TCS Daily

First Do No Harm - Even to Trial Lawyers

By Sydney Smith - June 28, 2004 12:00 AM

The heart knows its own bitterness, and right now the bitterness in the hearts of many doctors is turning their grievances with the American Trial Lawyers Association into one that is very personal. A nurse in Arizona lost her job because she was married to a lawyer. A doctor in Mississippi refused to take on a daughter of an anti-tort reform legislator. And this month, at the American Medical Association's annual member meeting, one South Carolina physician went so far as to propose that the AMA recommend doctors not treat any attorney involved in a malpractice case. The proposal was voted down, loudly, as it should have been.

There's nothing new about this, although it is the first time the idea has been given such a prominent airing. The idea of refusing to treat trial lawyers and their families has been bandied about for years, but it has usually been relegated to after-dinner grumblings at conferences or to end-of-the-day rants on email listserves. For some, the thought of taking care of someone who makes a living picking apart medical decisions is just too stressful. But increasingly, for others, the refusal to treat lawyers is seen as an effective political weapon in the fight for tort reform. Boycott the lawyers. Make them feel our pain.

Although the tactic certainly gets attention, it isn't likely to be effective. Physicians have always maintained a right to refuse to treat a patient in non-emergency situations. Most doctors, for example, would refuse to treat a lawyer (or any patient) who threatens to sue, and justifiably so since the threat distorts the doctor-patient relationship. But refusing to treat someone simply because of their political beliefs or chosen profession, absent any overt threat, is nothing less than bigotry. And bigotry is not becoming.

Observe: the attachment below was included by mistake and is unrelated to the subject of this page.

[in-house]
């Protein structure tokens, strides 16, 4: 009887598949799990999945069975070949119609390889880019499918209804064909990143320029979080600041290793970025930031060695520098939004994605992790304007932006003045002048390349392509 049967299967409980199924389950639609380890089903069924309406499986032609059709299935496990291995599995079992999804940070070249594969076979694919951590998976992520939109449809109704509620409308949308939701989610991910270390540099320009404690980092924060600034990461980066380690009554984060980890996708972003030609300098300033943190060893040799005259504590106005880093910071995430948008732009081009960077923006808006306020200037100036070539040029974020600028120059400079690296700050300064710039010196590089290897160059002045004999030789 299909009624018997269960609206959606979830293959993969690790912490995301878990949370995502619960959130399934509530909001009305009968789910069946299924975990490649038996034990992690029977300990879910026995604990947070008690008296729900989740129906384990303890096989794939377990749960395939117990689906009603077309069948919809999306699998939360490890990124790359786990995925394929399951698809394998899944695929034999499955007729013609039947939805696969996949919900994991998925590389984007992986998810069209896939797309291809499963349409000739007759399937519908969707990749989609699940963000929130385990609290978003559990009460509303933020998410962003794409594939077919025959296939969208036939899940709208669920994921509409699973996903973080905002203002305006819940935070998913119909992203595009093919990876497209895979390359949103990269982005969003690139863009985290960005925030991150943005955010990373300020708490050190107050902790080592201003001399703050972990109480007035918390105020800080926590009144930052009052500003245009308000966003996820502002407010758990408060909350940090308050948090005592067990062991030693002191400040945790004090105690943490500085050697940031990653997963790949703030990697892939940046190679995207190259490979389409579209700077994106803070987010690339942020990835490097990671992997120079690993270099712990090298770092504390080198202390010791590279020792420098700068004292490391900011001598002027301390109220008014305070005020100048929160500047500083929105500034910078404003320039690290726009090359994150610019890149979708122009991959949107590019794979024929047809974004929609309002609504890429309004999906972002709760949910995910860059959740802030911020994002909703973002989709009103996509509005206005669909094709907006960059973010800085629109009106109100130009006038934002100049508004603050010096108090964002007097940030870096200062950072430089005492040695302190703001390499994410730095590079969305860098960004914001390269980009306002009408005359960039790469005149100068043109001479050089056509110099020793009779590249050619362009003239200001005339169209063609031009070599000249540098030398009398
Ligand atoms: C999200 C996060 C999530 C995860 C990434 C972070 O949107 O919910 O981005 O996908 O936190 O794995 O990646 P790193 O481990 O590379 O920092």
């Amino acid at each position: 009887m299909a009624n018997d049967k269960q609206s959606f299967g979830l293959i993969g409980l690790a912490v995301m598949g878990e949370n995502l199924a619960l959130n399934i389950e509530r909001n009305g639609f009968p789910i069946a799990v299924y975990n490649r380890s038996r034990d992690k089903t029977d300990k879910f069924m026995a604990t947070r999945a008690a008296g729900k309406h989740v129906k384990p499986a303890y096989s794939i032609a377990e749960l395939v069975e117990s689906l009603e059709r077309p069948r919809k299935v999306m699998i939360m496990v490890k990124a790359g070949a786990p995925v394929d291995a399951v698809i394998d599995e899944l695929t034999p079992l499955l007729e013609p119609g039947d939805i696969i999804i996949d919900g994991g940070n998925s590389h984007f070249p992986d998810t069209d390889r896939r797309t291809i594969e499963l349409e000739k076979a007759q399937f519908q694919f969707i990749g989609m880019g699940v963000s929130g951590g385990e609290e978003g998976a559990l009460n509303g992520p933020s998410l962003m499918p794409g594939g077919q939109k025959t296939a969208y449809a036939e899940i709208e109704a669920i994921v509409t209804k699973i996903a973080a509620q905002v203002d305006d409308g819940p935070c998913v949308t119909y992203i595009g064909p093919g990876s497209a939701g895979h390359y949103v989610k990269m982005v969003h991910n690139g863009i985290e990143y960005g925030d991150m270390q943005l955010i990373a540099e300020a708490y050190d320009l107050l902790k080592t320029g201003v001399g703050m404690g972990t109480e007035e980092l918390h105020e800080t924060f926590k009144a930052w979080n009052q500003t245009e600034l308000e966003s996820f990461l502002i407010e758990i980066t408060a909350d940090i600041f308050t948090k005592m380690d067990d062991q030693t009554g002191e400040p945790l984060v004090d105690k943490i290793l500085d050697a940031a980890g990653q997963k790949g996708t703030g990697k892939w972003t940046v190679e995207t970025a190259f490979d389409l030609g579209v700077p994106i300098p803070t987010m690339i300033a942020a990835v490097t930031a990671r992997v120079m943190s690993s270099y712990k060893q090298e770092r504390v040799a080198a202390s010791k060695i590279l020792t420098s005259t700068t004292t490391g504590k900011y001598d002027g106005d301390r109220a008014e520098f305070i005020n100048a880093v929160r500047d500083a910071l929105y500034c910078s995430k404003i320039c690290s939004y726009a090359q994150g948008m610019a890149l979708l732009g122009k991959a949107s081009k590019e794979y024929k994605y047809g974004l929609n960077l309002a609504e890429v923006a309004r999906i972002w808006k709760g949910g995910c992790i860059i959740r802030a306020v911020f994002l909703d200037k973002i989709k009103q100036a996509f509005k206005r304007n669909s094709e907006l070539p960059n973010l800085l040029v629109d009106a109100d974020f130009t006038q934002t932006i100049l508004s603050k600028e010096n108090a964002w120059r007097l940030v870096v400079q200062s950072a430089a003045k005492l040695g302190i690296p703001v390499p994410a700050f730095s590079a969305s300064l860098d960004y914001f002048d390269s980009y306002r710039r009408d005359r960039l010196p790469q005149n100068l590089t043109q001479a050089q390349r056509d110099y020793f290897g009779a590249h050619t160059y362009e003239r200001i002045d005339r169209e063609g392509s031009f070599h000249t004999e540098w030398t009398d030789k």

To be sure, the medical malpractice crisis is pushing many doctors to desperation. We take it personally. How could we not when the profits of trial lawyers continue to spiral upward at our expense (and the expense of all Americans)? But the American public recognizes bad behavior when they see it. They recognize it in trial lawyers. They recognize it in Senators. And they recognize it in doctors. Treating trial lawyers and their families with extreme prejudice won't win any support for malpractice caps. But it may lose some.

Better to harden not the heart but to reach out generously, even to our political enemies. Who knows in what way their lives may be touched. And perhaps along the way, we could win some much needed allies.

Sydney Smith is a family physician who has been in private practice since 1991. She is board certified by the American Board of Family Practice, and is a Fellow of the American Academy of Family Practice. She is the publisher of MedPundit.


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